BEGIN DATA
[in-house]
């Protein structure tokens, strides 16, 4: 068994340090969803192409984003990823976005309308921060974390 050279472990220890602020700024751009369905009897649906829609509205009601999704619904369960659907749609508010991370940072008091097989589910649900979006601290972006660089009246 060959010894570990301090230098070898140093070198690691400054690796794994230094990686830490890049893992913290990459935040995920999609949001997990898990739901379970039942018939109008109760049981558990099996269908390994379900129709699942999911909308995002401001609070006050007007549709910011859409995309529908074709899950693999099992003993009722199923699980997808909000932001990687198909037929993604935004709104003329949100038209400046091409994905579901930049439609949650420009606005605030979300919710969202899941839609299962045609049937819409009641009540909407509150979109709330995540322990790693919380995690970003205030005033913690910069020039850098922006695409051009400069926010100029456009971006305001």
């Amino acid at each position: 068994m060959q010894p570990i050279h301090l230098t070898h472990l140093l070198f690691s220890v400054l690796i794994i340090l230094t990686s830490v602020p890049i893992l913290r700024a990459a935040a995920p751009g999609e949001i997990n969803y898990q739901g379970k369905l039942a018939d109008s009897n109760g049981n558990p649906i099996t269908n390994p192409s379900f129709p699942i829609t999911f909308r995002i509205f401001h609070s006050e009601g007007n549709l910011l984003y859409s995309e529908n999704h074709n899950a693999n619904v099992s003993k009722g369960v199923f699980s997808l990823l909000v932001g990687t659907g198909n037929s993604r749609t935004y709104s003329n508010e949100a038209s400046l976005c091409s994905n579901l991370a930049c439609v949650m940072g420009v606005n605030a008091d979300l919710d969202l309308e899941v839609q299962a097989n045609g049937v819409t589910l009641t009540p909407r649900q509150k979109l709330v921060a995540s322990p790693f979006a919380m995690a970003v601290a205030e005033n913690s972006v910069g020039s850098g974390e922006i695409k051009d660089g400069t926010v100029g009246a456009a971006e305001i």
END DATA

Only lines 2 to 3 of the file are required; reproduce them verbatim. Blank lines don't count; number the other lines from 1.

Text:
């Protein structure tokens, strides 16, 4: 068994340090969803192409984003990823976005309308921060974390 050279472990220890602020700024751009369905009897649906829609509205009601999704619904369960659907749609508010991370940072008091097989589910649900979006601290972006660089009246 060959010894570990301090230098070898140093070198690691400054690796794994230094990686830490890049893992913290990459935040995920999609949001997990898990739901379970039942018939109008109760049981558990099996269908390994379900129709699942999911909308995002401001609070006050007007549709910011859409995309529908074709899950693999099992003993009722199923699980997808909000932001990687198909037929993604935004709104003329949100038209400046091409994905579901930049439609949650420009606005605030979300919710969202899941839609299962045609049937819409009641009540909407509150979109709330995540322990790693919380995690970003205030005033913690910069020039850098922006695409051009400069926010100029456009971006305001």
């Amino acid at each position: 068994m060959q010894p570990i050279h301090l230098t070898h472990l140093l070198f690691s220890v400054l690796i794994i340090l230094t990686s830490v602020p890049i893992l913290r700024a990459a935040a995920p751009g999609e949001i997990n969803y898990q739901g379970k369905l039942a018939d109008s009897n109760g049981n558990p649906i099996t269908n390994p192409s379900f129709p699942i829609t999911f909308r995002i509205f401001h609070s006050e009601g007007n549709l910011l984003y859409s995309e529908n999704h074709n899950a693999n619904v099992s003993k009722g369960v199923f699980s997808l990823l909000v932001g990687t659907g198909n037929s993604r749609t935004y709104s003329n508010e949100a038209s400046l976005c091409s994905n579901l991370a930049c439609v949650m940072g420009v606005n605030a008091d979300l919710d969202l309308e899941v839609q299962a097989n045609g049937v819409t589910l009641t009540p909407r649900q509150k979109l709330v921060a995540s322990p790693f979006a919380m995690a970003v601290a205030e005033n913690s972006v910069g020039s850098g974390e922006i695409k051009d660089g400069t926010v100029g009246a456009a971006e305001i």